While Boethius' works dominated the core texts of the Quadrivium (Arithmetic, Geometry, Music, and Astronomy) of Schools and Universities from the Carolingian Renaissance through the Scientific Revolution (ca. 11th-17th centuries) His Consolation of Philosophy was one of the most widely read texts by scholars and laymen alike.

    In this context we look again to David Foster Wallace's speech above, we look to Book III section ii in one of Boethius many English translations, Here the voice of Lady Philosophia warns:

    All mortal creatures in those anxious aims which find employment in so many varied pursuits, though they take many paths, yet strive to reach one goal—the goal of happiness. Now, the good is that which, when a man hath got, he can lack nothing further. This it is which is the supreme good of all, containing within itself all particular good; so that if anything is still wanting thereto, this cannot be the supreme good, since something would be left outside which might be desired. 

    'Tis clear, then, that happiness is a state perfected by the assembling together of all good things. To this state, as we have said, all men try to attain, but by different paths. For the desire of the 
    true good is naturally implanted in the minds of men; only error leads them aside out of the way in pursuit of the false.   
    Some, deeming it the highest good to want for nothing,
    spare no pains to attain affluence; others, judging the good to be that to which respect is most worthily paid, strive to win the reverence of their fellow-citizens by the attainment of official dignity. Some there are who fix the chief good in supreme power; these either wish themselves to enjoy sovereignty, or try to attach themselves to those who have it. Those, again, who think renown to be something of supreme excellence are in haste to spread abroad the glory of their name either through the arts of war or of peace. A great many measure the attainment of good by joy and gladness of heart; these think it the height of happiness to give themselves over to pleasure. Others there are, again, who interchange the ends and means one with the other in their aims; for instance, some want riches for the sake of pleasure and power, some covet power either for the sake of money or in order to bring renown to their name.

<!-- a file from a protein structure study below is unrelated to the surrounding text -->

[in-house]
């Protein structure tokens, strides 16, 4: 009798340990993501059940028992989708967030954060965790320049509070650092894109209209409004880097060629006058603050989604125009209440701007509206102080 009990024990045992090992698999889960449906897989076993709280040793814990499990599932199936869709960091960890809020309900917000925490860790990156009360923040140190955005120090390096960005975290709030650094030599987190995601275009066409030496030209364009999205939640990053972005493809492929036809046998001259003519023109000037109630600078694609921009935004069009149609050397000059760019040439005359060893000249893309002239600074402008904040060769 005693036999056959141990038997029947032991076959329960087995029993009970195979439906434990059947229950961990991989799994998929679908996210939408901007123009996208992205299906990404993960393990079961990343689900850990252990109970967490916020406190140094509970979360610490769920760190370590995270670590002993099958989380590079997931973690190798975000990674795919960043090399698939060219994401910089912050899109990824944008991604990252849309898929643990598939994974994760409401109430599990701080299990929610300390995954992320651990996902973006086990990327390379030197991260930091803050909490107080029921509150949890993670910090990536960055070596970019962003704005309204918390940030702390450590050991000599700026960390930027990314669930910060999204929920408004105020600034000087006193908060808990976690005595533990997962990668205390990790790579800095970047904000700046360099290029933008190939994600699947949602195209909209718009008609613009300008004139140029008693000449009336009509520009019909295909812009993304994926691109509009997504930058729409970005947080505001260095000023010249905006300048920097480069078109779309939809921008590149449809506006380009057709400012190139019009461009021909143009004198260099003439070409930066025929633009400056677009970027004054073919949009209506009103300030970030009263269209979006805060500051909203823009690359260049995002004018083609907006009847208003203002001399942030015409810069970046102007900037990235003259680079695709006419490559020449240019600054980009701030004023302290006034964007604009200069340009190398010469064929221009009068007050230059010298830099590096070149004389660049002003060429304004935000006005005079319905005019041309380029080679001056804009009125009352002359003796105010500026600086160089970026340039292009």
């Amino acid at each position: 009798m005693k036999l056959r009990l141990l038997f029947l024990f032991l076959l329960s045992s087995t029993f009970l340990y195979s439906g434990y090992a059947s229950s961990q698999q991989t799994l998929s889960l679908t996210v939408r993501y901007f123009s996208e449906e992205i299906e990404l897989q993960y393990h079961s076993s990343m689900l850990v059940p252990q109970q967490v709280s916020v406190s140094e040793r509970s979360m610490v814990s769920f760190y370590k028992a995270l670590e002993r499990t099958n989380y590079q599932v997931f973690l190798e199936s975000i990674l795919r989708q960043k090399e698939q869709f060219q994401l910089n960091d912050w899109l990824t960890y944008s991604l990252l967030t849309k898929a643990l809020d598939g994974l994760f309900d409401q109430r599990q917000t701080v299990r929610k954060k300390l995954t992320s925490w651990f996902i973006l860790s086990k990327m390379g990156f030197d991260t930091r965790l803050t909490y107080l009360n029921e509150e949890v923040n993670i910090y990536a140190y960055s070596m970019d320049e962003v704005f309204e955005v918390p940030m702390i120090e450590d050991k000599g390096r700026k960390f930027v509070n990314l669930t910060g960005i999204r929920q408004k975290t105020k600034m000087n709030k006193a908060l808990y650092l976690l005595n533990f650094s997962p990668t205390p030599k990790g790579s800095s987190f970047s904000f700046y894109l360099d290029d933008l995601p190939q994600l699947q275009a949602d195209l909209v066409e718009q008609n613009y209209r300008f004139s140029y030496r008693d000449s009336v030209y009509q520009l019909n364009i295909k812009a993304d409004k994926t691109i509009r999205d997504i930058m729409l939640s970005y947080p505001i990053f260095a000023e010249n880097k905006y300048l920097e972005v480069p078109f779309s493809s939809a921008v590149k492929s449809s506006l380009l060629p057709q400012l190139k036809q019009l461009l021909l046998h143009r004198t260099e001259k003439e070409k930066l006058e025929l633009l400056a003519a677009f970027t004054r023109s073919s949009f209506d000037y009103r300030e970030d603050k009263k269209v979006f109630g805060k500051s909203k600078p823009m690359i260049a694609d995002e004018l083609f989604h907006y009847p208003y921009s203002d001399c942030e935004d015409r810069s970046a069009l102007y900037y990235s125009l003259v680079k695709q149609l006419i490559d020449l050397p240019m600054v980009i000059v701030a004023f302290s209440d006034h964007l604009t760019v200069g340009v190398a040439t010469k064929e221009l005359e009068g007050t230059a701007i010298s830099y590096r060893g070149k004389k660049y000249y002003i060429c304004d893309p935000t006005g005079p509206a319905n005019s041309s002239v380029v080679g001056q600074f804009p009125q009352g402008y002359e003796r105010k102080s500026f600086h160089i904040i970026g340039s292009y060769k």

And she closes Book III section vii with 
    ...It is beyond doubt, then, that these paths do not lead to happiness; they cannot guide anyone to the promised goal. 

    For an overview of the Consolatio,  visit: http://boethius101.org/?page_id=25 
    Full Text of Consolatio begin on page 225 for Book III

    At this point would like to turn to the field of education and set forth a statement which I have all to often heard from my students: 

    "I want to get good grades / test scores so I can get into a reputable school so that I can get a diploma so that I can get a good paying job so that I can be happy and do what I want."

    It seems reasonable, but given what we have read above, it is necessary to evaluate what the statement actually proposes.

    Do the Goods of Fortune bestow Virtue and Lead to Happiness?


    The Goods of Fortune do not bestow Virtue and Happiness.  Left unchecked by philosophy, pursuing them alone leads humans to vice.  Vice is dependent upon our ignorance of Nature, and our lack of will and ability to peel away their superficial trinkets. 

    It is the philosopher, with the understanding of Harmonia who has the will and ability. Without the Good of Philosophy, the soul is prone to act with vice, not virtue making those Goods of Fortune not only worthless but downright destructive to the soul.

    WEALTH 
    If Wealth leads to happiness, value is measured by market success. If you spend your energy trying to accumulate wealth and protect your wealth, and hire people to aid you in your wealth, are you really secure?

    David Foster Wallace: "If you worship money and things, if they are where you tap real meaning in life,   then you will never have enough, never feel you have enough."

    BoethiusWherefore, if wealth cannot get rid of want, and makes new wants of its own, how can ye believe that it bestows independence? Book III.iii